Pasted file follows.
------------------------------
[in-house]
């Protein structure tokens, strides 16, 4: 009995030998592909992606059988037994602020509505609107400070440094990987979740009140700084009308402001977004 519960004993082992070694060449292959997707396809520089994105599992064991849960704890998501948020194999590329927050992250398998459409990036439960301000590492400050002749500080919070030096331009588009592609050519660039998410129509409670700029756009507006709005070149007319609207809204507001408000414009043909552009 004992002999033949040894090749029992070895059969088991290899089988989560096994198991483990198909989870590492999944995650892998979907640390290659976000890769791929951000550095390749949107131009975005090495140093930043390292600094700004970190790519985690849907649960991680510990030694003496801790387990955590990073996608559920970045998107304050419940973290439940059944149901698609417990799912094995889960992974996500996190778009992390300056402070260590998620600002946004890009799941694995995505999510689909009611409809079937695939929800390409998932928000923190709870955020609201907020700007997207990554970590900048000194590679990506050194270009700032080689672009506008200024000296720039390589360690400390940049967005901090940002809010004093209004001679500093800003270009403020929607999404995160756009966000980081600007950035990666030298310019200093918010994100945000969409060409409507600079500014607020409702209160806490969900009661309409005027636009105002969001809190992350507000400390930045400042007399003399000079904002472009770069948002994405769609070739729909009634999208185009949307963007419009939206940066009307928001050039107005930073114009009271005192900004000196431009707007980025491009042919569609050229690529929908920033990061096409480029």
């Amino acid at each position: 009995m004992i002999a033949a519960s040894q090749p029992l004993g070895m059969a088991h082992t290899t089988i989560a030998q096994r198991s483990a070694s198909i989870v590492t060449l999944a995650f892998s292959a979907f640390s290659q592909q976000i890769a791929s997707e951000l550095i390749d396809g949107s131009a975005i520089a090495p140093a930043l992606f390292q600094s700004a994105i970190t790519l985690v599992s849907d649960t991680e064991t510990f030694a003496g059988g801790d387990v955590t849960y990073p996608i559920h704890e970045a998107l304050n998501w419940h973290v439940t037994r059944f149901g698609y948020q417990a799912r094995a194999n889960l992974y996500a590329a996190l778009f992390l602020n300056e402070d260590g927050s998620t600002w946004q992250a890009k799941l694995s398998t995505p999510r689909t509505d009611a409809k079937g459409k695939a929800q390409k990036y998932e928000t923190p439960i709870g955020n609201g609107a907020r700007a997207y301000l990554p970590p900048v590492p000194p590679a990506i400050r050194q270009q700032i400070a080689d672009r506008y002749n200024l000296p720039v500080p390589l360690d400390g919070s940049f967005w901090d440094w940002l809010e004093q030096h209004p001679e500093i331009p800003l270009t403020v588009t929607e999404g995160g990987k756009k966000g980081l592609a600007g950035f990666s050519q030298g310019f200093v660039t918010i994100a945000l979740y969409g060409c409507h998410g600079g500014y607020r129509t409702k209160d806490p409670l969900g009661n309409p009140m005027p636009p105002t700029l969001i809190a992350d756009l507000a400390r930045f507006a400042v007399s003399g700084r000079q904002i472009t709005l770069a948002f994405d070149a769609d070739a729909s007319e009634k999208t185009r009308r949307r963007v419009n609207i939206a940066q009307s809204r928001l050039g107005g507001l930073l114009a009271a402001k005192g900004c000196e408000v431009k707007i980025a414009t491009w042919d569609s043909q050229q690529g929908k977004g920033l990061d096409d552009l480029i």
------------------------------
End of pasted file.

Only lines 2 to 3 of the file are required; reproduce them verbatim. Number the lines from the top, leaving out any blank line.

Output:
């Protein structure tokens, strides 16, 4: 009995030998592909992606059988037994602020509505609107400070440094990987979740009140700084009308402001977004 519960004993082992070694060449292959997707396809520089994105599992064991849960704890998501948020194999590329927050992250398998459409990036439960301000590492400050002749500080919070030096331009588009592609050519660039998410129509409670700029756009507006709005070149007319609207809204507001408000414009043909552009 004992002999033949040894090749029992070895059969088991290899089988989560096994198991483990198909989870590492999944995650892998979907640390290659976000890769791929951000550095390749949107131009975005090495140093930043390292600094700004970190790519985690849907649960991680510990030694003496801790387990955590990073996608559920970045998107304050419940973290439940059944149901698609417990799912094995889960992974996500996190778009992390300056402070260590998620600002946004890009799941694995995505999510689909009611409809079937695939929800390409998932928000923190709870955020609201907020700007997207990554970590900048000194590679990506050194270009700032080689672009506008200024000296720039390589360690400390940049967005901090940002809010004093209004001679500093800003270009403020929607999404995160756009966000980081600007950035990666030298310019200093918010994100945000969409060409409507600079500014607020409702209160806490969900009661309409005027636009105002969001809190992350507000400390930045400042007399003399000079904002472009770069948002994405769609070739729909009634999208185009949307963007419009939206940066009307928001050039107005930073114009009271005192900004000196431009707007980025491009042919569609050229690529929908920033990061096409480029």
């Amino acid at each position: 009995m004992i002999a033949a519960s040894q090749p029992l004993g070895m059969a088991h082992t290899t089988i989560a030998q096994r198991s483990a070694s198909i989870v590492t060449l999944a995650f892998s292959a979907f640390s290659q592909q976000i890769a791929s997707e951000l550095i390749d396809g949107s131009a975005i520089a090495p140093a930043l992606f390292q600094s700004a994105i970190t790519l985690v599992s849907d649960t991680e064991t510990f030694a003496g059988g801790d387990v955590t849960y990073p996608i559920h704890e970045a998107l304050n998501w419940h973290v439940t037994r059944f149901g698609y948020q417990a799912r094995a194999n889960l992974y996500a590329a996190l778009f992390l602020n300056e402070d260590g927050s998620t600002w946004q992250a890009k799941l694995s398998t995505p999510r689909t509505d009611a409809k079937g459409k695939a929800q390409k990036y998932e928000t923190p439960i709870g955020n609201g609107a907020r700007a997207y301000l990554p970590p900048v590492p000194p590679a990506i400050r050194q270009q700032i400070a080689d672009r506008y002749n200024l000296p720039v500080p390589l360690d400390g919070s940049f967005w901090d440094w940002l809010e004093q030096h209004p001679e500093i331009p800003l270009t403020v588009t929607e999404g995160g990987k756009k966000g980081l592609a600007g950035f990666s050519q030298g310019f200093v660039t918010i994100a945000l979740y969409g060409c409507h998410g600079g500014y607020r129509t409702k209160d806490p409670l969900g009661n309409p009140m005027p636009p105002t700029l969001i809190a992350d756009l507000a400390r930045f507006a400042v007399s003399g700084r000079q904002i472009t709005l770069a948002f994405d070149a769609d070739a729909s007319e009634k999208t185009r009308r949307r963007v419009n609207i939206a940066q009307s809204r928001l050039g107005g507001l930073l114009a009271a402001k005192g900004c000196e408000v431009k707007i980025a414009t491009w042919d569609s043909q050229q690529g929908k977004g920033l990061d096409d552009l480029i």